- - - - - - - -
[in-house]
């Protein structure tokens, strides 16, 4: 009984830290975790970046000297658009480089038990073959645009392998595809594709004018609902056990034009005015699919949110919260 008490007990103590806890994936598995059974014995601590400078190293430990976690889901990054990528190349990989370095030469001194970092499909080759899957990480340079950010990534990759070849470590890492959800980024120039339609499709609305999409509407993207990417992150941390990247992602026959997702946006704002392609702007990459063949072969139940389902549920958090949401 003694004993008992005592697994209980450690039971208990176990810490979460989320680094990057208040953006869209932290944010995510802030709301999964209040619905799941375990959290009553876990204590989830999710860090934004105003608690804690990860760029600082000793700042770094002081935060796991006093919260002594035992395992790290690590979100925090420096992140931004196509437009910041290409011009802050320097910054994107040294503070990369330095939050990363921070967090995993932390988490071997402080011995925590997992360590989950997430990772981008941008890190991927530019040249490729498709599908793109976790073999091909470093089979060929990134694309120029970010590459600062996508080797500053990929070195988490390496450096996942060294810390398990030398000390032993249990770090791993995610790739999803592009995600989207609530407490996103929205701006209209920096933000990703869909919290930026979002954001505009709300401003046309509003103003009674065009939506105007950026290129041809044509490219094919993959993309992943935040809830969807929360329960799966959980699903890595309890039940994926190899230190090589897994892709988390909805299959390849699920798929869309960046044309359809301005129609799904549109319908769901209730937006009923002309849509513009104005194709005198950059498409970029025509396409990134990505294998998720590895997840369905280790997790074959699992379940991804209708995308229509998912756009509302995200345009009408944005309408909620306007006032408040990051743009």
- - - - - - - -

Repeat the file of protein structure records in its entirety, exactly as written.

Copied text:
[in-house]
């Protein structure tokens, strides 16, 4: 009984830290975790970046000297658009480089038990073959645009392998595809594709004018609902056990034009005015699919949110919260 008490007990103590806890994936598995059974014995601590400078190293430990976690889901990054990528190349990989370095030469001194970092499909080759899957990480340079950010990534990759070849470590890492959800980024120039339609499709609305999409509407993207990417992150941390990247992602026959997702946006704002392609702007990459063949072969139940389902549920958090949401 003694004993008992005592697994209980450690039971208990176990810490979460989320680094990057208040953006869209932290944010995510802030709301999964209040619905799941375990959290009553876990204590989830999710860090934004105003608690804690990860760029600082000793700042770094002081935060796991006093919260002594035992395992790290690590979100925090420096992140931004196509437009910041290409011009802050320097910054994107040294503070990369330095939050990363921070967090995993932390988490071997402080011995925590997992360590989950997430990772981008941008890190991927530019040249490729498709599908793109976790073999091909470093089979060929990134694309120029970010590459600062996508080797500053990929070195988490390496450096996942060294810390398990030398000390032993249990770090791993995610790739999803592009995600989207609530407490996103929205701006209209920096933000990703869909919290930026979002954001505009709300401003046309509003103003009674065009939506105007950026290129041809044509490219094919993959993309992943935040809830969807929360329960799966959980699903890595309890039940994926190899230190090589897994892709988390909805299959390849699920798929869309960046044309359809301005129609799904549109319908769901209730937006009923002309849509513009104005194709005198950059498409970029025509396409990134990505294998998720590895997840369905280790997790074959699992379940991804209708995308229509998912756009509302995200345009009408944005309408909620306007006032408040990051743009």